Wednesday Jun 30 2010
How council candidates would save the budget
By: Stephanie Dumm, News Messenger Reporters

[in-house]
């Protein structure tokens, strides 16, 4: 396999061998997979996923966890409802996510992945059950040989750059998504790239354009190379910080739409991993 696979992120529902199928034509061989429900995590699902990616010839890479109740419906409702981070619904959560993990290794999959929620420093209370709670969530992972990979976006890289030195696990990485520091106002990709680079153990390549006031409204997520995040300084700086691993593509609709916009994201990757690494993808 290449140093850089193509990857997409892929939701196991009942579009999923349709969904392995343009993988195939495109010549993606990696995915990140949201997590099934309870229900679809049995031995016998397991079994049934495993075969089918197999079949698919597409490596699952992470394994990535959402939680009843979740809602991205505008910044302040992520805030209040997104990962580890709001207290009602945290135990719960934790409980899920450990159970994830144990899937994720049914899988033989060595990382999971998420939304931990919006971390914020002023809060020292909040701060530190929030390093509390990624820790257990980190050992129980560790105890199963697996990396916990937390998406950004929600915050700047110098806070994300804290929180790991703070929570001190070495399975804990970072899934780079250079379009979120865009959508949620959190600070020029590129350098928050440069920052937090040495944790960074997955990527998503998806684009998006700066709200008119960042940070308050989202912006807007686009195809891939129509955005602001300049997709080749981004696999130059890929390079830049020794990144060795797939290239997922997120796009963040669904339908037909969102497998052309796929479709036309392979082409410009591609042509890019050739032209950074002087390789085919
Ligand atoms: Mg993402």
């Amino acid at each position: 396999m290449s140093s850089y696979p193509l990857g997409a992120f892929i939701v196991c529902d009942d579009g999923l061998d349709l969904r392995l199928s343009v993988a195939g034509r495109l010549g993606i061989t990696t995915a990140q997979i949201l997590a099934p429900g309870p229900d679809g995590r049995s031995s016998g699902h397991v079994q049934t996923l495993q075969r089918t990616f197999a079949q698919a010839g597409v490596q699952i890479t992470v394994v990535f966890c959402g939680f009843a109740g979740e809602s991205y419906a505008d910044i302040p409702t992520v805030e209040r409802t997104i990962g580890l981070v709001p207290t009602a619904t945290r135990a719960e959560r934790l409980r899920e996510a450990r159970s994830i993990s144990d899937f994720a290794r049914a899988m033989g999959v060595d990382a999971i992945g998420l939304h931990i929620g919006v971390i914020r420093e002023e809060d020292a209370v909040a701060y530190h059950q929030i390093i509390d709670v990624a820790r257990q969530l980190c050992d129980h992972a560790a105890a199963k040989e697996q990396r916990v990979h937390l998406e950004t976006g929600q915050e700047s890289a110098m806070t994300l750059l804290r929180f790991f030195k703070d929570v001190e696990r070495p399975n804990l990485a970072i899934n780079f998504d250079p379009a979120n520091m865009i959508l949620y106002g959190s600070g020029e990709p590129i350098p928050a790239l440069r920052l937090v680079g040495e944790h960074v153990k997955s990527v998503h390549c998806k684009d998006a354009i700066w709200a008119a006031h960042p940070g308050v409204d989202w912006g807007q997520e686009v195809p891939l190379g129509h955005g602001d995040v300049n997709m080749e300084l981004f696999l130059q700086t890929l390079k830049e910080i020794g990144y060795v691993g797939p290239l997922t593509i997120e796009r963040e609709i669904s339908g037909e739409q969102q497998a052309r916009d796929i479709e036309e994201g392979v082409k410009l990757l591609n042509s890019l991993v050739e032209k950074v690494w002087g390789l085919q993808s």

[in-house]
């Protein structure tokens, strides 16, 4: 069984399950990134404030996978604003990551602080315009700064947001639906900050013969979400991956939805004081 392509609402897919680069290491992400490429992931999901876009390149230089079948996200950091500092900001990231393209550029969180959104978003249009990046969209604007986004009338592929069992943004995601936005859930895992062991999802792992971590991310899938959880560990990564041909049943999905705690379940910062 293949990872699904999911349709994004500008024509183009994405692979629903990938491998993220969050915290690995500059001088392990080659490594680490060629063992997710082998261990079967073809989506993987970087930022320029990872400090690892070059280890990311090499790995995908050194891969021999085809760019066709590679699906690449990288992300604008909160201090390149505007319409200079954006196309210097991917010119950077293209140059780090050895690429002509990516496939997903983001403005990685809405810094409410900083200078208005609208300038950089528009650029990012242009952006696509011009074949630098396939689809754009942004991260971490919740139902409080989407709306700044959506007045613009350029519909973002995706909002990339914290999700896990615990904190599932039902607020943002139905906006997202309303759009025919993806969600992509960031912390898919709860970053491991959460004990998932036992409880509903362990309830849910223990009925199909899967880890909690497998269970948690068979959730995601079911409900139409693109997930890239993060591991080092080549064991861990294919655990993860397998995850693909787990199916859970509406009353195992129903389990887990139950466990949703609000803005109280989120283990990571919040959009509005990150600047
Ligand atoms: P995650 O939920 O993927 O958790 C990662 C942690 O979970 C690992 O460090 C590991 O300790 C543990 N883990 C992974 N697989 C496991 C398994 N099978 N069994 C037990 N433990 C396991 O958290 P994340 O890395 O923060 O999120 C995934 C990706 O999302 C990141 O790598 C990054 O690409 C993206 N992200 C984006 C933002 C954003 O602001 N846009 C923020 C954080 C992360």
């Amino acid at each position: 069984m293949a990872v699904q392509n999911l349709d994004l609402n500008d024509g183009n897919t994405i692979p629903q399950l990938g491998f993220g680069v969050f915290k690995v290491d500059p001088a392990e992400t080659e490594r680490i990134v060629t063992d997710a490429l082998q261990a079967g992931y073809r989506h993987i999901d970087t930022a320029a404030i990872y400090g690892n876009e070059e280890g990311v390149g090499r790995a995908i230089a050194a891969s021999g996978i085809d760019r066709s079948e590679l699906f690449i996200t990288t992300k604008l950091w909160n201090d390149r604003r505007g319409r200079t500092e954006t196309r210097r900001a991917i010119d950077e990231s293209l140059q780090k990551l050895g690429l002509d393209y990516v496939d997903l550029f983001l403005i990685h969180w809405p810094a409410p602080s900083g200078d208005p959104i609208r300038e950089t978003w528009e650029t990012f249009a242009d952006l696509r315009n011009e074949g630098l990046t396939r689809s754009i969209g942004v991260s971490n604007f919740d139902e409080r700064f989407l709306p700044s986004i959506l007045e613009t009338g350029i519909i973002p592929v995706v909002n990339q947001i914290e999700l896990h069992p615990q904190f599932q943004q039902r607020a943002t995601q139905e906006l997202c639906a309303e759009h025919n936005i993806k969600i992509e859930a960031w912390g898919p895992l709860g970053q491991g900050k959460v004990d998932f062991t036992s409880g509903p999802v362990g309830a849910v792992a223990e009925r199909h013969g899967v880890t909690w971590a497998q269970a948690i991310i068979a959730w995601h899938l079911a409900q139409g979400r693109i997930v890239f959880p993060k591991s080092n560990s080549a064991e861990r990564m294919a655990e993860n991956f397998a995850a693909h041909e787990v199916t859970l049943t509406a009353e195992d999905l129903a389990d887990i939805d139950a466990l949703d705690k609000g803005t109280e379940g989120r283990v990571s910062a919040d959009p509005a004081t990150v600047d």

The News Messenger asked prospective City Council members if they would have balanced the budget differently, and what the city should do if the proposed utility users’ tax (UTT) doesn’t pass. Two City Council seats are open since it’s an election year. The seats of Linda Stackpoole and Kent Nakata are open. Running for the open seats are Stan Nader, Richard Pearl, Jeff Greenberg and Stackpoole. “I would have focused more on enterprise funds,” Nader said, “because in a budget committee meeting, the city manager said one of the water supervisors made the suggestion that if the city could reduce costs in enterprise funds through wage concessions, they might be able to lower the water fee, making it easier for people to accept the UUT.’” Nader said he would have proposed a Community Facilities District, and have “the money go to police and fire.” “It’s still a tax; it’s just that it’s specifically for police and fire, and can’t be used for anything else,” Nader said. Nader served on the City Council in the early 1990s. That council was recalled because it passed a utility users’ tax. Pearl, who served as chairman for the city’s Citizen Financial Task Force during the last fiscal year, said he wouldn’t have balanced the budget differently. “I think they were realistic in what they could achieve, in other words they knew employees had to give up benefits, knew they couldn’t have any new programs,” Pearl said. “What they were trying to do was hold onto existing programs and give pink slips unless the UUT is passed. There’s only so much you can do, and in what I said in my statement to the council, is that it wasn’t a pretty situation but a realistic situation.” If the utility users’ tax doesn’t pass, Pearl said, there isn’t much that can be done. “I don’t see sales tax and property tax increasing next year. I don’t think there’s much that can be done on the revenue side so you’re left with the expense side,” Pearl said. “I’m hopeful that it will pass and I think it will. I think what people understand is how much it is versus what they’ll be losing if it doesn’t pass.” The News Messenger and Stackpoole left phone messages for each other but were unable to contact by press time. Greenberg was unable to answer questions by press time because he was in the hospital Wednesday due to gall bladder-related symptoms.